These eigenfunctions must be orthogonal to each others and we define them on square integrable space L2[0,L].  We just made this restriction of the space to be able to make more headway in solving this problem.

What all this means, is that gn  must be orthogonal to each others (just like i,j,k   are as a special case in the Euclidean space). Being in this space, we need to define an inner product on them. We need to know how to perform an inner product between gn  and gm  .

You might feel tricked now, because we did not say any of this stuff about the eigenfunctions gn = sin(nπx )  when we found them above by inspection. But it is OK, luckily for us gn = sin(nπx )  does meet these requirements. How? because if we define the inner product between gn  and gm  using

           b           b
          ∫           ∫
〈gn,gm〉 =   gngmdx  =   sin(nπx )sin (mπx )dx
          a           a

Then the above becomes

         {  0   n  m
〈gn,gm 〉 =   1  m  = m
            2

So, gn,gm  are orthogonal to each others. This is what orthogonal means. If we inner product any 2 different eigenfunctions with each others, we get zero, but if we inner product an eigenfunction with itself, we do not get zero.

Now we are really happy. We found that the eigenfunctions gn = sin(nπx )  are orthogonal to each others, and we can express f (x )  in term of them.  We use this inner product property to find an  . We go back to (2) above, and multiply each side by gm  gn  and obtain

pict

Integrating each side gives

pict

But now we see that ∫b
          1
  gmgn =  2
a   for n = m  and zero for all other terms so the above reduces to

∫ b            am
   f (x)gmdx = ---
 a              2

Hence we just found

      ∫b
an = 2  f (x)gndx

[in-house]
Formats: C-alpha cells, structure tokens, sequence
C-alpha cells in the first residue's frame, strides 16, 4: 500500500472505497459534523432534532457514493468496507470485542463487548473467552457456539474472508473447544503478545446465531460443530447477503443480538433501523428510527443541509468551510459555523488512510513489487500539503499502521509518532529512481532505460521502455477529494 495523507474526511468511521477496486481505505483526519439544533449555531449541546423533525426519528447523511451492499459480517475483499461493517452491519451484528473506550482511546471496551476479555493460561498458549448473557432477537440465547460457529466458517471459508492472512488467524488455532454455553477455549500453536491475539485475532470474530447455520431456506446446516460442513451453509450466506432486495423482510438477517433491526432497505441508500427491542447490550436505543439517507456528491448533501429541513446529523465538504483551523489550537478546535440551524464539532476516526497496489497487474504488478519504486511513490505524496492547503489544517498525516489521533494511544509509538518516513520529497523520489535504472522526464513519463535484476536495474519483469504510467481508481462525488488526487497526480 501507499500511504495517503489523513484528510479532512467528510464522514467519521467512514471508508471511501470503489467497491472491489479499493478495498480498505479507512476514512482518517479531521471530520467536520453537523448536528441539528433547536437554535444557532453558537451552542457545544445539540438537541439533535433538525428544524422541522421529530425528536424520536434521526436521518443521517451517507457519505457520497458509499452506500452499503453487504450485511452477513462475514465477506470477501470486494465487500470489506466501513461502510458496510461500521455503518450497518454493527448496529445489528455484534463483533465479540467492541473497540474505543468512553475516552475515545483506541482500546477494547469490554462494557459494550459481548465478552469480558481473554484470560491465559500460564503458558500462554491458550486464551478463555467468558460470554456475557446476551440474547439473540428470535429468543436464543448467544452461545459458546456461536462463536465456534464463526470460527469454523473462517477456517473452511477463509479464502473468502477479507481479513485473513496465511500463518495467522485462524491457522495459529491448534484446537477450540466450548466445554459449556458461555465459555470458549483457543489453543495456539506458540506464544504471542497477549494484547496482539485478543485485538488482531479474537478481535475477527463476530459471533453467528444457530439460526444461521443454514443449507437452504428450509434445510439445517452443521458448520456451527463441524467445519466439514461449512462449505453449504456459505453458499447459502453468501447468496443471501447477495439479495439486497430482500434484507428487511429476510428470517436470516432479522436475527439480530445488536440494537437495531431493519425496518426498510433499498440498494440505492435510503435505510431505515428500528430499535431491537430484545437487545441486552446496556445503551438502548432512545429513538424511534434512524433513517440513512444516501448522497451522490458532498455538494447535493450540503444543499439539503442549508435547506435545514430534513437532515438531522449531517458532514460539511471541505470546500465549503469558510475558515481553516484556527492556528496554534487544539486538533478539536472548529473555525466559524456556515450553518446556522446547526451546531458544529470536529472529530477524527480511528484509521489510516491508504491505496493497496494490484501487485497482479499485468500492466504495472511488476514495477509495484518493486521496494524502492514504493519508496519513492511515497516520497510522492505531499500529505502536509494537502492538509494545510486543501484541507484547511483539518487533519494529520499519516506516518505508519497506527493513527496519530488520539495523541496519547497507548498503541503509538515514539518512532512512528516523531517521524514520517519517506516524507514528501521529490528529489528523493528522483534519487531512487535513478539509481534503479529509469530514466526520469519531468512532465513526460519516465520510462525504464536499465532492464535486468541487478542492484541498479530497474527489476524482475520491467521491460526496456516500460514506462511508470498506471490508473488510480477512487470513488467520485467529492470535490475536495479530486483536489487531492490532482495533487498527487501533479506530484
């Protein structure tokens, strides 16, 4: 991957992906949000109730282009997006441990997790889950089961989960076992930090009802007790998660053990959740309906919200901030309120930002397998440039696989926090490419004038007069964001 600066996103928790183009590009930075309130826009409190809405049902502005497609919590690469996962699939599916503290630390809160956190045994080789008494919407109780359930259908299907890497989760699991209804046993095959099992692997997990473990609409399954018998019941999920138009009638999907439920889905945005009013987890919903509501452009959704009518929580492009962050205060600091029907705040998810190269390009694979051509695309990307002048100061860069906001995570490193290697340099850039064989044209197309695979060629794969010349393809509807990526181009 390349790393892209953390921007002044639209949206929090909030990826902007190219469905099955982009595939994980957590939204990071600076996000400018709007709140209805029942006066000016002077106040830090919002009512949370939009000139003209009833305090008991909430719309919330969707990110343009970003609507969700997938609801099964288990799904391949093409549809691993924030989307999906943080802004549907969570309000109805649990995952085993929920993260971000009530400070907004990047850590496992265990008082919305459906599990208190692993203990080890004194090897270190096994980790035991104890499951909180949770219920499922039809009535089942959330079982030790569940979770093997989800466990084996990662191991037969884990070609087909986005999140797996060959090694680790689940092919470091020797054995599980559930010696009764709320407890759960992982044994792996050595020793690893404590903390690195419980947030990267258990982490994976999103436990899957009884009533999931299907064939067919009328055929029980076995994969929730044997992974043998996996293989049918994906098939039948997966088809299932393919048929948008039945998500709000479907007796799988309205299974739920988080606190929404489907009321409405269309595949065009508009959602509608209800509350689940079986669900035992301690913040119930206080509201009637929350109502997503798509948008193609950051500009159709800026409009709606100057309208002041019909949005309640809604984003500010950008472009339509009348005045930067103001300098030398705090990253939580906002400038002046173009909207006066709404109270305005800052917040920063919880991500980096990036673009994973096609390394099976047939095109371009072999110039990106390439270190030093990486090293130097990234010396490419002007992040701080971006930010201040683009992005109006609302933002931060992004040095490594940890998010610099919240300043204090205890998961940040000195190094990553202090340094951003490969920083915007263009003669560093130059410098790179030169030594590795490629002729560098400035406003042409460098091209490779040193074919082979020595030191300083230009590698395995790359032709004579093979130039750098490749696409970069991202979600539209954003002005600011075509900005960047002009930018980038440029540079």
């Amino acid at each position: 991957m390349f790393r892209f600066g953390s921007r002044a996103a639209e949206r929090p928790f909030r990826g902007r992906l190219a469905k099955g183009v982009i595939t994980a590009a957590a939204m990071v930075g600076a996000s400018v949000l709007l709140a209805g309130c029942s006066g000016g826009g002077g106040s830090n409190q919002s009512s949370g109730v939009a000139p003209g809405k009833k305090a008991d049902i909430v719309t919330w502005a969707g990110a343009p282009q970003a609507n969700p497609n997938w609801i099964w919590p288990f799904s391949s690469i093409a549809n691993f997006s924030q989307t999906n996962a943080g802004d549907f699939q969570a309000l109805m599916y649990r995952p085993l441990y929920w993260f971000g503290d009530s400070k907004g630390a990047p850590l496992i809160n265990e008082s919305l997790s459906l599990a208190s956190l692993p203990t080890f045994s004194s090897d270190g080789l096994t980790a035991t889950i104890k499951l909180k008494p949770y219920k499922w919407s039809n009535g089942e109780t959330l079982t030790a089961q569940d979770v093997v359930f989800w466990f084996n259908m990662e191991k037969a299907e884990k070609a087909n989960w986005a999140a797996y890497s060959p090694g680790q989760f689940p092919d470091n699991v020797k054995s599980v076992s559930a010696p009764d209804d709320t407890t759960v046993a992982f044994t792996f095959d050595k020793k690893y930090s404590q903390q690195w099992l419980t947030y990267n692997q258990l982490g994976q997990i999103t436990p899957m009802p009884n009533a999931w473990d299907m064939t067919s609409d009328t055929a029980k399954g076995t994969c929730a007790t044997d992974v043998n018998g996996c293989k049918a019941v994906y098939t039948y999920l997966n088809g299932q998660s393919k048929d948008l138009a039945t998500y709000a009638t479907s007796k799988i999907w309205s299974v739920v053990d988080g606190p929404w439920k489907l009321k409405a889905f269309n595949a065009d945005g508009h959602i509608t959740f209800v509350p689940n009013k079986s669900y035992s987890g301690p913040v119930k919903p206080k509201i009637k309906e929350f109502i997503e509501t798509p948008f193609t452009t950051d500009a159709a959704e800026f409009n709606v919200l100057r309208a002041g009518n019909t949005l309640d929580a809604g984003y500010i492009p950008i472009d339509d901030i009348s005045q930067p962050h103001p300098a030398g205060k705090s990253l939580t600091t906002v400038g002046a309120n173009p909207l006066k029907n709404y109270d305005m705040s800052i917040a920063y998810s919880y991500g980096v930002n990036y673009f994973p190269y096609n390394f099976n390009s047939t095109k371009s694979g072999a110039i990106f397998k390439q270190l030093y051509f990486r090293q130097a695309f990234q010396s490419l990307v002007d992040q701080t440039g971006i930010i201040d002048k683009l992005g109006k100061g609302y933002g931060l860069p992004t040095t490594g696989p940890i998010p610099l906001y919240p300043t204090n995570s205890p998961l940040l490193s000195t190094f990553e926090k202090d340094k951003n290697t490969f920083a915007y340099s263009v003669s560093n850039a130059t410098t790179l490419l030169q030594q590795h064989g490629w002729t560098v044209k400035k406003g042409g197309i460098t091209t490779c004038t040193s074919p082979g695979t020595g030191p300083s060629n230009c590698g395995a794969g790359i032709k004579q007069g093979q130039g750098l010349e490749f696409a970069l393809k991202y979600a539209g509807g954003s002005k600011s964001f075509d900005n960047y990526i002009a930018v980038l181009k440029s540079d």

a
(3)

We take this an  and use it in (2). So, we have just found an expansion of f (x)  in terms of the eigenfunctions gn  . i.e. we have found a complete representation of f (x)  as a function in the space of L  , with its basis vectors and the coordinates an  .

This is all so wonderful. But how does this help us to find the solution to d2u2 = f (x)?
dx  well, if now just write Lu = f (x) = ∑ ∞  a g
              n=0  n n  , then we have

      ∞
     ∑
Lu =    angn
     n=0

But hold a minute, this means that ∑ ∞
  n=0 angn ≡ λnu  or

    ∑∞  an-
u =     λngn
    n=0

And this is the solution to the ode.

Hence given a differential operator L  , once we  know its eigenfunctions and its eigenvalues, the problem is solved.

We just have to express the forcing function in terms of the eigenfunctions, and once this is done, the problem is solved. the solution is found. In real life, we obtain the matrix representation of L  , and we work on the matrix representation and find the eigenfunctions and eigenvalues. So, solving this ODE becomes a problem of finding eigenvalues and eigenfunctions. But remember, this all worked only because we were able to represent f (x)  in terms of the eigenfunctions. If somehow we could not represent f (x)  this way, then this whole approach falls apart.